Since the 1960s a disparate group of scientists and former drug addicts have been advocating a radical treatment for addiction – a hallucinogen called ibogaine, derived from an African plant, that in some cases seems to obliterate withdrawal symptoms from heroin, cocaine and alcohol. So why isn’t it widely used?
Dr. Anwar Jeewa at the Minds Alive Rehab Centre in Chatsworth, Naidoo, estimates he has treated around 1,000 people with ibogaine but it remains largely unacknowledged by the medical mainstream. The drug, derived from the root of a central African plant called iboga, had been used for centuries by the Bwiti people of Gabon and Cameroon, as part of a tribal initiation ceremony.
As far as scientists understand, ibogaine affects the brain in two distinct ways. The first is metabolic. It creates a protein that blocks receptors in the brain that trigger cravings, stopping the symptoms of withdrawal. With normal detox this process can take months.
Its second effect is much less understood. It seems to inspire a dream-like state that is intensely introspective, allowing addicts to address issues in their life that they use alcohol or drugs to suppress. It only has to be taken once, unlike conventional treatments for heroin addiction such as methadone which is a substitute and addictive itself.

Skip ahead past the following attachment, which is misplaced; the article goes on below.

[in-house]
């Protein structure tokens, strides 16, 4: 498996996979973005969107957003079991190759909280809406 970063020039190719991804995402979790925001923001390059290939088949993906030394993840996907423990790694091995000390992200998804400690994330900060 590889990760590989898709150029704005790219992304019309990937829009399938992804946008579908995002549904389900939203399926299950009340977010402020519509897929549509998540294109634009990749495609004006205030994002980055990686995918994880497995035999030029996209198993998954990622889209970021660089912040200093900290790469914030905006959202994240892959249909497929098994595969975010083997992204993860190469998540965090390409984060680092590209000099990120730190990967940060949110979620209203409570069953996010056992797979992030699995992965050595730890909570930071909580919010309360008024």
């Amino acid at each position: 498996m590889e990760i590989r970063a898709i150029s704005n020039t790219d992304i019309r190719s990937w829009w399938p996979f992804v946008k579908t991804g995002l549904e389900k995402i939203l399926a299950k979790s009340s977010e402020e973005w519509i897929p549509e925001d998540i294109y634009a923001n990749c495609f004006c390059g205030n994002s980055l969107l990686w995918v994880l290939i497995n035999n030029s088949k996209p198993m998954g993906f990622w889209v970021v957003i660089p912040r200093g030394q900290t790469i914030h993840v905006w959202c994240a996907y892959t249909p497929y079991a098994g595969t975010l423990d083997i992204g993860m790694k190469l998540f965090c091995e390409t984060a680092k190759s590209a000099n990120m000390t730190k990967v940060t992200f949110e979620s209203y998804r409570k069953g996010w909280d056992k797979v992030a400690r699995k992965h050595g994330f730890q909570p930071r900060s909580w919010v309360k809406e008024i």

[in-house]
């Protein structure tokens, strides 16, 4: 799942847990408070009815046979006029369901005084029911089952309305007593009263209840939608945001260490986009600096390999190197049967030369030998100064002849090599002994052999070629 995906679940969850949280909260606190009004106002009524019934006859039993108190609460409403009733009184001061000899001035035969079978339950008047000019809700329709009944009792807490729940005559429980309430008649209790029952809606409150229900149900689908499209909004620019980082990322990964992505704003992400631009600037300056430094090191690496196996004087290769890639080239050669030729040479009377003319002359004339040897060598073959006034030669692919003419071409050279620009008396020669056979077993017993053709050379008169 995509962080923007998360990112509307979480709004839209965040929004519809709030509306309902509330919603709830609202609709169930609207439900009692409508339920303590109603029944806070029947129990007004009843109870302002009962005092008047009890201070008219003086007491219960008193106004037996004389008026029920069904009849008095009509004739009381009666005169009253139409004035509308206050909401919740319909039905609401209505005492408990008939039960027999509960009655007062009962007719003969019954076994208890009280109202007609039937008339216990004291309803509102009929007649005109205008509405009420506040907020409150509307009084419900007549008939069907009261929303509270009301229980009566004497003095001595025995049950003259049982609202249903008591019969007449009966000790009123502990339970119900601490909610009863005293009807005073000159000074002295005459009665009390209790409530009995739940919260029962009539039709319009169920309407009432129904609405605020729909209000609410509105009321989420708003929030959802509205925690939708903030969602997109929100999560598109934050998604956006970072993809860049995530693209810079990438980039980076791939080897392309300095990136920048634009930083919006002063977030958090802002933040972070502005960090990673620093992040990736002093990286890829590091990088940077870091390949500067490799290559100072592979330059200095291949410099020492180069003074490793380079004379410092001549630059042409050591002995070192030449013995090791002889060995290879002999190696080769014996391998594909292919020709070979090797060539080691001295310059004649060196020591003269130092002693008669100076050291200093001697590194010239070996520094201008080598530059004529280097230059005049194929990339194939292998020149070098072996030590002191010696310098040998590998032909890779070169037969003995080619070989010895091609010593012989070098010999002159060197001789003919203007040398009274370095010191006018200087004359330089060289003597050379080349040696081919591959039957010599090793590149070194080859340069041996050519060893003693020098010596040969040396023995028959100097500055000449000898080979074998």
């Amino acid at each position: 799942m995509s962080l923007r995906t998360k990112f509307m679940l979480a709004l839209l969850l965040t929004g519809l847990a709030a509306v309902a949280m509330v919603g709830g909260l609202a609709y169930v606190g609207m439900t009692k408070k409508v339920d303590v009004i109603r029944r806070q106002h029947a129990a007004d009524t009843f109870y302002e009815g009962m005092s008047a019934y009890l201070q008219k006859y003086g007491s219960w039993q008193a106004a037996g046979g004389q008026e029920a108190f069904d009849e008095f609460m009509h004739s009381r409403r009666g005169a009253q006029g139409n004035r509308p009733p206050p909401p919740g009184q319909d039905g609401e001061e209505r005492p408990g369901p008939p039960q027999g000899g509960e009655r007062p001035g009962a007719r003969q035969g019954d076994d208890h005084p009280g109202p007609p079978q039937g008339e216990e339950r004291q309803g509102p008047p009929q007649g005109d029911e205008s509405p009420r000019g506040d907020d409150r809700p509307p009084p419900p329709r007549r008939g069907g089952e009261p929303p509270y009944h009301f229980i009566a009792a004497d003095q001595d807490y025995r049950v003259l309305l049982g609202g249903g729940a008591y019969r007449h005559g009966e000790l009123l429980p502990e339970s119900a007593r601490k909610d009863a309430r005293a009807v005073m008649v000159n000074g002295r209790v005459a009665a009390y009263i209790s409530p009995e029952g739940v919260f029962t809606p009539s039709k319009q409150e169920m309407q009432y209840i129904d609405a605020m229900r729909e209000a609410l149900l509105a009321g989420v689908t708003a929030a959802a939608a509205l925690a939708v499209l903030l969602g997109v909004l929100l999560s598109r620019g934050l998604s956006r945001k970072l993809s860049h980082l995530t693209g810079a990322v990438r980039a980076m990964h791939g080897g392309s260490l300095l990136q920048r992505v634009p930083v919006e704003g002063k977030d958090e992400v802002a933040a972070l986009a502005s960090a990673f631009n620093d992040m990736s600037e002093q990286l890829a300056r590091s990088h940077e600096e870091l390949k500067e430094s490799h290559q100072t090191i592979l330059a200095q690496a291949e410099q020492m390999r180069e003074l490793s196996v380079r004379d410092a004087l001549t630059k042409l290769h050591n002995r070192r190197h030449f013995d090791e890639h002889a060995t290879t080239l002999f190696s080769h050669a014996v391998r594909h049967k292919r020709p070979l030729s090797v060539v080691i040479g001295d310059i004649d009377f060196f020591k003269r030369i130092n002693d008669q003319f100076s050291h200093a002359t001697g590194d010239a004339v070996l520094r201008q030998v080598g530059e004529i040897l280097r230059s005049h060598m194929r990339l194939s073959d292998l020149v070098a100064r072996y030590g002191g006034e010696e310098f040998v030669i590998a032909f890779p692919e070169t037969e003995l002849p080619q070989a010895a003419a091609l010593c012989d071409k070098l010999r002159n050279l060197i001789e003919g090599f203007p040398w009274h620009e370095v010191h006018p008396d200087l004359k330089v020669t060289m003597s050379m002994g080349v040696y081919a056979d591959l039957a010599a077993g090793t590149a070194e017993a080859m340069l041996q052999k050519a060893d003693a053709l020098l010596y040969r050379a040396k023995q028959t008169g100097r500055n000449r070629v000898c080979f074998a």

Pharmaceutical companies make money by patenting new chemicals but ibogaine is a naturally occurring substance and is difficult to secure a patent on. It also comes with some risks. Ibogaine slows the heart rate and when administered to rats in very high doses, it has been proved to damage the cerebellum, a part of the brain associated with motor function. Clinicians like Jeewa would like to see the drug licensed but says people need to understand its limits.
Source: BBC News